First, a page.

HYDRO and HYLO are similar enough according to the General Court of the EU

The General Court of the European Union has ruled in case  T‑817/19, Olimp Laboratories sp. z o.o v EUIPO.

This case concerns an attempt by Olimp Laboratories to register the following European trademark in class 05 – Pharmaceutical preparations, Pharmaceutical preparations for the treatment of eye diseases and conditions; Medical preparations; Eye drops, Preparations for ocular lubrication, Medicated eye-washes, Eye lotions for medical use; Topical anti-infective substances for the treatment of infections of the eye; Cachets for pharmaceutical purposes, Capsules for medicines, Lozenges for pharmaceutical purposes, Lozenges for pharmaceutical purposes; Medicines for human purposes, Tonics [medicines], Medicines for medical purposes, Adjuvants for medical purposes, Medicaments in liquid form; Ointments for pharmaceutical purposes, Eye ointment for medical use; Eye pads for medical use, Eye compresses; analgesic and anti-inflammatory preparations; Medicinal herbs.

Against this application an opposition was filed by OmniVision GmbH  based on an earlier European trademark for HYLO-VISION in class 05 – Dietary supplements and dietetic preparations; Medical and veterinary preparations and articles.

Both the EUIPO Opposition division and the Board of Appeal upheld the opposition finding the signs similar enough.

The decision was appealed. Olimp Laboratories argued that the earlier mark is devoid of distinctive character. The element VISION is used by many producers of such products. On the other hand HYLO refers to sodium hyaluronate.

The General Court disagreed and dismissed the appeal.

The Court found the goods as identical. In terms of the signs, the Court considered that the stylistic elements of the mark applied for are purely decorative. The figurative element of an eye and the word HYDRO have low distinctive character. In addition, VISION is descriptive for the goods at hand.

The Court found the claim for relation between HYLO and sodium hyaluronate as not proved and insufficient.

When it comes to the comparison between the marks, the Court considered them visually and phonetically similar. Conceptual similarity was found only in regard to the VISION element but not for the signs as a whole.

The difference between the mark in the letters L and DR was not enough to overcome the similarity.

The EUIPO decision was upheld


Puma lost a trademark opposition against a cougar

Every trademark owner has the right to file an opposition against new applications for identical or similar marks. This, however, requires a correct analysis and strategy because the final result is not always so clear.

The General Court of the European Union has ruled in case T‑510/19, Puma SE v Gemma Group Srl, which concerns some struggles in that regard.

In the dispute at hand, the following European trademark application was filed for class 7 – Machines for processing of wood; machines for processing aluminum; machines for treatment of PVC:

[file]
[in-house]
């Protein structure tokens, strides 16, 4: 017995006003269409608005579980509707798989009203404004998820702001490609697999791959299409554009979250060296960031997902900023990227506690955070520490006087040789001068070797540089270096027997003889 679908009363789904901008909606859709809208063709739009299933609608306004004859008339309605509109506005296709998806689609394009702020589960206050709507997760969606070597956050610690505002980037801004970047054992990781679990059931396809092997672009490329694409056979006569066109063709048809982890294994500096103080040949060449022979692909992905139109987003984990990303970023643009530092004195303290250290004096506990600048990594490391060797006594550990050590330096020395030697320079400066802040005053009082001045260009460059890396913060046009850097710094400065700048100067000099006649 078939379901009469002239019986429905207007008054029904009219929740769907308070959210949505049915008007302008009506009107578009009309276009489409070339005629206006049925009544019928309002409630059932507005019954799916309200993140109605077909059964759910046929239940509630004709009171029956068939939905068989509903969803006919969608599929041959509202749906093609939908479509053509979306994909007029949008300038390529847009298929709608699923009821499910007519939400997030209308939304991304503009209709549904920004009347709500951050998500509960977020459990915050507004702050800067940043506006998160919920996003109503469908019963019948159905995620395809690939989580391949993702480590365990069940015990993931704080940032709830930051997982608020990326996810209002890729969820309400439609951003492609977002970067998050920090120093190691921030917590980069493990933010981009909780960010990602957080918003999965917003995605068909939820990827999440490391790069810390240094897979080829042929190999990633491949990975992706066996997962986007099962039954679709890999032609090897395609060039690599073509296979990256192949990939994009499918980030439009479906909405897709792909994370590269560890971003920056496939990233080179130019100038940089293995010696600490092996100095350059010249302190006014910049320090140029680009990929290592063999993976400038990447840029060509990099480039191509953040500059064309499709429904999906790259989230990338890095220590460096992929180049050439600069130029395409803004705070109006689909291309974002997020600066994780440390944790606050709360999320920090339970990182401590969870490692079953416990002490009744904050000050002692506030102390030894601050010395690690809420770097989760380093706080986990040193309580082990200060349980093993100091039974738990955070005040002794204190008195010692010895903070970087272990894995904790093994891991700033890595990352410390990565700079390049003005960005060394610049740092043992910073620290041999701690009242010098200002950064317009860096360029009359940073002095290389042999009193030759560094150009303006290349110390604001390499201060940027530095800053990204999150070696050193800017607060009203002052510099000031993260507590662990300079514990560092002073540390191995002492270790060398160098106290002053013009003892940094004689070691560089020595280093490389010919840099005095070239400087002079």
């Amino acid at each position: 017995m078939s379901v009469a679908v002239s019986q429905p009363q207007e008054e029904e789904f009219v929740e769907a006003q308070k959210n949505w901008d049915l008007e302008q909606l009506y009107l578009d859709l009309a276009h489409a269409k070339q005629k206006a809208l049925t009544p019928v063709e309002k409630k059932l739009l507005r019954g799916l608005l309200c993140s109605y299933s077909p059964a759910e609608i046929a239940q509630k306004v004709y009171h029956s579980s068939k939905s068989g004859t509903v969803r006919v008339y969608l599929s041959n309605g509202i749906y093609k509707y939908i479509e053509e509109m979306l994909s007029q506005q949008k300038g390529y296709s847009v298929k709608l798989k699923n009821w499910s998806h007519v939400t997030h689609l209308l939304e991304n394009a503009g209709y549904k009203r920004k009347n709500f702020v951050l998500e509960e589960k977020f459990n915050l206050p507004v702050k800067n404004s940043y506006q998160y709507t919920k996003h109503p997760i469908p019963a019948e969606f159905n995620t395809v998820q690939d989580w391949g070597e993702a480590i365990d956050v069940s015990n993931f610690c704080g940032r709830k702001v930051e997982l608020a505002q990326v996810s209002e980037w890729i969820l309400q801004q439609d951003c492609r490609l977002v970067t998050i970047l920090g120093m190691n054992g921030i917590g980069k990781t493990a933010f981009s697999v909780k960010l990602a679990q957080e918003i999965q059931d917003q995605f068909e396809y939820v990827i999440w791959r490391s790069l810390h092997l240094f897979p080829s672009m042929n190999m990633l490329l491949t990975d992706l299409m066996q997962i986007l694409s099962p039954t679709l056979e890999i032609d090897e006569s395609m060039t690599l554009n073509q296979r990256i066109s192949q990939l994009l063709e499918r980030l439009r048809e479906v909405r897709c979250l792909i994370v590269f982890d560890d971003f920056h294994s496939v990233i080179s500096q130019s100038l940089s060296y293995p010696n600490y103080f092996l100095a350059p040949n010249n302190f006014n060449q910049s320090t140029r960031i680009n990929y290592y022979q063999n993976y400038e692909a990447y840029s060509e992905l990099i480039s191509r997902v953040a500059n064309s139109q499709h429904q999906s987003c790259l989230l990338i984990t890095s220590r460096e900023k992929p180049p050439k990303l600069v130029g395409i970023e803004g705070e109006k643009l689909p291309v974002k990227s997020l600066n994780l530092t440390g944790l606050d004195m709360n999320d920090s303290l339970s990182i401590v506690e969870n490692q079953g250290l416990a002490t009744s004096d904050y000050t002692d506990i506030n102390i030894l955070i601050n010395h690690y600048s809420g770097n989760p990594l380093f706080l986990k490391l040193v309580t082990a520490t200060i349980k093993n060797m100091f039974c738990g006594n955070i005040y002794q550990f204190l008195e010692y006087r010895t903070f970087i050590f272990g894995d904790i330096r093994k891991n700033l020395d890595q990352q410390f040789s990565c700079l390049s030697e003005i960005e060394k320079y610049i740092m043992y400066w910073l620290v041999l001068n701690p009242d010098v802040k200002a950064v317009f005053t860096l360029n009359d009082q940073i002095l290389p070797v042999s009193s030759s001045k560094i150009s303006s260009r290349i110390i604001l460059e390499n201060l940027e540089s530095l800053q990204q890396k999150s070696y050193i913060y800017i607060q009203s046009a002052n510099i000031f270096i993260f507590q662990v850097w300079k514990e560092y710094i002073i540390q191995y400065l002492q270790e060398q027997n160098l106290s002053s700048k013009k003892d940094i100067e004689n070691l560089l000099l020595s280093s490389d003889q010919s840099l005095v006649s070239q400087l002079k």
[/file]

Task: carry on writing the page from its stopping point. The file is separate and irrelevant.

Against this application an opposition was filed by Puma based on two earlier figurative trademarks for classes 18a 25 and 28:

The EUIPO dismissed the opposition because although these signs had some visual similarities their goods were completely dissimilar.

The decision was appealed several times and was turned to the Board of Appeal of the EUIPO by the European court due to some errors.

The Board confirmed the EUIPO position. It found that notwithstanding their obvious differences, the marks had a certain degree of visual similarity and conveyed the same concept of ‘pouncing feline recalling a puma’. It further found that a phonetic comparison of the marks at issue was not possible and that, visually, those marks were far from being identical. The Board of Appeal stated, in essence, that the applicant had not shown that the relevant, and entirely distinct, sections of the public targeted by the goods covered by each of the marks at issue established a link between those marks even though the goods covered by them were different. Next, it found that the applicant had not shown, in essence, that the positive values associated with the earlier marks could be transferred to the mark applied for. In particular, first, the Board of Appeal found that the applicant had not established the reasons why the image of the sports articles covered by the earlier marks positively influenced consumers in their choice of the goods covered by the mark applied for, which bore no relation to the concepts of sports, competition, active lifestyle, youth, pleasure and leisure conveyed by the earlier marks. The Board of Appeal found, secondly, that the applicant had not shown that the use of that mark for very specific industrial goods could devalue the image of the earlier marks.

The decision was appealed again by Puma but this time the Court dismissed it. Although there were arguments whether the reputation of the earlier marks was stated in time and in the official language of the EUIPO, the Court concluded that Puma failed to prove that the image of the earlier marks could be affected by the use of the mark applied for; the Board of Appeal rightly so decided.

Source: Patent- & Rechtsanwaltskanzlei Meyer-Dulheuer MD Legal Patentanwälte PartG mbB